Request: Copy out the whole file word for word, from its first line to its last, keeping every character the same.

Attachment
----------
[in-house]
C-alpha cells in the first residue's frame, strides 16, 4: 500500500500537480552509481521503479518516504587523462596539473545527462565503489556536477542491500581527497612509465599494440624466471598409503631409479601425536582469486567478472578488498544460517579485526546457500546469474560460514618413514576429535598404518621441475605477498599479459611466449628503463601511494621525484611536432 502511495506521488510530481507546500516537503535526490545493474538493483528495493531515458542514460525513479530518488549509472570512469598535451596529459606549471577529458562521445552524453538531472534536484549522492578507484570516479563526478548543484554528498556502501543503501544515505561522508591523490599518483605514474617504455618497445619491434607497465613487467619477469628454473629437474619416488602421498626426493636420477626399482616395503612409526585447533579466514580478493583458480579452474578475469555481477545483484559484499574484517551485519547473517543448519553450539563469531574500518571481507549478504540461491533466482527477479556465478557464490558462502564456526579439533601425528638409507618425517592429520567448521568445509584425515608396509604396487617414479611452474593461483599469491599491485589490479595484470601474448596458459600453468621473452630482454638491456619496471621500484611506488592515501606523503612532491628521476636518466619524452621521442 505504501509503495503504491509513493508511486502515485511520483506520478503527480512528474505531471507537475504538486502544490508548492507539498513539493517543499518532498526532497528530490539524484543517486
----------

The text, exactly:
[in-house]
C-alpha cells in the first residue's frame, strides 16, 4: 500500500500537480552509481521503479518516504587523462596539473545527462565503489556536477542491500581527497612509465599494440624466471598409503631409479601425536582469486567478472578488498544460517579485526546457500546469474560460514618413514576429535598404518621441475605477498599479459611466449628503463601511494621525484611536432 502511495506521488510530481507546500516537503535526490545493474538493483528495493531515458542514460525513479530518488549509472570512469598535451596529459606549471577529458562521445552524453538531472534536484549522492578507484570516479563526478548543484554528498556502501543503501544515505561522508591523490599518483605514474617504455618497445619491434607497465613487467619477469628454473629437474619416488602421498626426493636420477626399482616395503612409526585447533579466514580478493583458480579452474578475469555481477545483484559484499574484517551485519547473517543448519553450539563469531574500518571481507549478504540461491533466482527477479556465478557464490558462502564456526579439533601425528638409507618425517592429520567448521568445509584425515608396509604396487617414479611452474593461483599469491599491485589490479595484470601474448596458459600453468621473452630482454638491456619496471621500484611506488592515501606523503612532491628521476636518466619524452621521442 505504501509503495503504491509513493508511486502515485511520483506520478503527480512528474505531471507537475504538486502544490508548492507539498513539493517543499518532498526532497528530490539524484543517486